Conditioner problems in pool water
Pool water problem - conditioner
Conditioner (or stabilizer) is necessary in the pool water to protect chlorine from the sun's UV rays. Its chemical name is cyanuric acid (no, it's not the same as cyanide) and forms a compound with the free chlorine giving it more durability in sunshine.
Required conditioner levels
The pool water should ideally have 30 - 80 ppm conditioner if you are using chlorine. Conditioner may be added separately, but is found is many ready-to-use chlorine products so in most pools this is not necessary.
Products containing conditioner
Many commercial chlorine products include conditioner. They are as follows:
Chlorine products containing 57% conditioner by weight are:
- Sodium dichlor
- 56% chlorine granules, 60% chlorine granules
Chlorine products containing 54% conditioner by weight are:
- 90% chlorine tablets, sticks, granules
High conditioner levels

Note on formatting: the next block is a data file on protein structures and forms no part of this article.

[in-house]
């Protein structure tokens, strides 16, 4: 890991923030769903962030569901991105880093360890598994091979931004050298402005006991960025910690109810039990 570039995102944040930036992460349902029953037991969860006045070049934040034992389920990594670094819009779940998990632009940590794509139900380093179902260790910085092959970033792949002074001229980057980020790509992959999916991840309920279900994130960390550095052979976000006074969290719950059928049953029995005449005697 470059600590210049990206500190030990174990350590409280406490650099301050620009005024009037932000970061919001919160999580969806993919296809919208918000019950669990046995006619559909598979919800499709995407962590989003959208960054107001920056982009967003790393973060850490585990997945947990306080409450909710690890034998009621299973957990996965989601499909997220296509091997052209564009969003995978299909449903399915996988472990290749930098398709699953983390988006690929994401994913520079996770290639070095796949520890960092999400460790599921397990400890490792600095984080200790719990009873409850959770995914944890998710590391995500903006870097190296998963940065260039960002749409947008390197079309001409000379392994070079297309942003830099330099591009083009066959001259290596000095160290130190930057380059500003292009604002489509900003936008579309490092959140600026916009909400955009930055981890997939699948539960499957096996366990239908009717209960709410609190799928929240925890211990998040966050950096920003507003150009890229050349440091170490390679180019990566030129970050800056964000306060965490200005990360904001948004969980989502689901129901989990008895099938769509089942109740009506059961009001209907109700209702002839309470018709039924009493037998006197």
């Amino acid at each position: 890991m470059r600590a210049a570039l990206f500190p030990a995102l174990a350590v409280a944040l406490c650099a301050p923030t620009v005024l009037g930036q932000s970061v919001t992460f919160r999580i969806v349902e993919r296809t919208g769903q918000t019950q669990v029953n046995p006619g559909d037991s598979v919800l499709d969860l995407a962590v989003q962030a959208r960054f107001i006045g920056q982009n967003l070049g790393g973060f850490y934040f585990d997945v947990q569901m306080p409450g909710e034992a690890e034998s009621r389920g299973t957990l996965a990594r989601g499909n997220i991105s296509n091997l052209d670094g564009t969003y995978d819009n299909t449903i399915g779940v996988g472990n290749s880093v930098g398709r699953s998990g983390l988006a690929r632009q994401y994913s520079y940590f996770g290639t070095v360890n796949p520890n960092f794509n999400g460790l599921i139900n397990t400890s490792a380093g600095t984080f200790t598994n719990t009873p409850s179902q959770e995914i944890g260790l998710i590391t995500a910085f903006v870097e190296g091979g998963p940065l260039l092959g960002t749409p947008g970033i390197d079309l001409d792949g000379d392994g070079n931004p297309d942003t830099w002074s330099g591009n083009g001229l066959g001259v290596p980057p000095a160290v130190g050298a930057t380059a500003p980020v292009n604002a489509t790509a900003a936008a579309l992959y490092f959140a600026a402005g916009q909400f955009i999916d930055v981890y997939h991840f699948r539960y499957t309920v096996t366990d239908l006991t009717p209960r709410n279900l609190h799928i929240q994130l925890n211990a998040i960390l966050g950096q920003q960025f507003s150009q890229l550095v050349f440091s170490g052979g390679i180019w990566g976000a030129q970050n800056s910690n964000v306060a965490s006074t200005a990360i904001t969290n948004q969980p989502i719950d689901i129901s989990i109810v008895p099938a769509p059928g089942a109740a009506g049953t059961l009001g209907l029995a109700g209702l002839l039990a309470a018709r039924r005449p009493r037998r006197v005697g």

Swimming pools using dichlor or trichlor products may suffer from high conditioner levels due to the frequent addition of chlorine. Regular backwashing (once a week) helps to keep the conditioner level down, but pools requiring high doses of chlorine tend to reach the limit quite quickly.
Some states have ruled that the cyanuric acid level must never exceed 100ppm and public pools are closed down if and when this limit is exceeded.
Results of excess conditioner
The following problems may result in pools with a conditioner level above 80ppm:
- cloudy, milky pool water;
- algae (despite free chlorine levels of 3.0 ppm or more);
- dull, lifeless water.
Reducing conditioner levels
Unfortunately, the only way to reduce the concentration of conditioner is to (partially) drain and then refill the swimming pool to bring the level to within the recommended levels of 30-80ppm.
Preventing high conditioner levels
By monitoring the level of conditioner in the swimming pool, we can prevent the level exceeding the upper limit. As the level approaches 80ppm, the continued use of cyanuric acid containing products is not advisable.
In place of these products, the following sanitizers/ oxidizers can safely be used:
- liquid chlorine (sodium hypochlorite);
- Lithium hypochlorite (powder);
- Calcium hypochlorite (65% or 70% granules/ tablet chlorine);
- non-chlorine products such as persulfates.
Note: whether cyanuric acid is carcinogenic is a much debated issue and so excessive levels in swimming pool water should be avoided until studies prove it to be safe and harmless.